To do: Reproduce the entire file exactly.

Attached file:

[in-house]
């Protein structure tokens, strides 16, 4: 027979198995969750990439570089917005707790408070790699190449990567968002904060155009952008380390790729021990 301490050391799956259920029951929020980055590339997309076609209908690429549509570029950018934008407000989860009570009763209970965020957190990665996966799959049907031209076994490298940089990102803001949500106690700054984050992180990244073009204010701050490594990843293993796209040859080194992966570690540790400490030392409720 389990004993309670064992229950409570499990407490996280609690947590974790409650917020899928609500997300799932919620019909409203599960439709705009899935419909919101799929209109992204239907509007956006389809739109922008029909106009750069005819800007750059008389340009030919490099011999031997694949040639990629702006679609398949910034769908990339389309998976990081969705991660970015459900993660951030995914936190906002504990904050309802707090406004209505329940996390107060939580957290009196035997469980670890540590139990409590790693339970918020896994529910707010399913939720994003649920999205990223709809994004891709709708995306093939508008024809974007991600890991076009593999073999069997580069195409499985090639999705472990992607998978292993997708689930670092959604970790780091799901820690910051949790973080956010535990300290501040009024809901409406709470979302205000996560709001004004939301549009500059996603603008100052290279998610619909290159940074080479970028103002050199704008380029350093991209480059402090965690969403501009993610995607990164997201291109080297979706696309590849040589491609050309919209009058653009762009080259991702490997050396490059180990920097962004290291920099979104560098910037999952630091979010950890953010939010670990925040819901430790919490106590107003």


[in-house]
């Protein structure tokens, strides 16, 4: 027979198995969750990439570089917005707790408070790699190449990567968002904060155009952008380390790729021990 301490050391799956259920029951929020980055590339997309076609209908690429549509570029950018934008407000989860009570009763209970965020957190990665996966799959049907031209076994490298940089990102803001949500106690700054984050992180990244073009204010701050490594990843293993796209040859080194992966570690540790400490030392409720 389990004993309670064992229950409570499990407490996280609690947590974790409650917020899928609500997300799932919620019909409203599960439709705009899935419909919101799929209109992204239907509007956006389809739109922008029909106009750069005819800007750059008389340009030919490099011999031997694949040639990629702006679609398949910034769908990339389309998976990081969705991660970015459900993660951030995914936190906002504990904050309802707090406004209505329940996390107060939580957290009196035997469980670890540590139990409590790693339970918020896994529910707010399913939720994003649920999205990223709809994004891709709708995306093939508008024809974007991600890991076009593999073999069997580069195409499985090639999705472990992607998978292993997708689930670092959604970790780091799901820690910051949790973080956010535990300290501040009024809901409406709470979302205000996560709001004004939301549009500059996603603008100052290279998610619909290159940074080479970028103002050199704008380029350093991209480059402090965690969403501009993610995607990164997201291109080297979706696309590849040589491609050309919209009058653009762009080259991702490997050396490059180990920097962004290291920099979104560098910037999952630091979010950890953010939010670990925040819901430790919490106590107003």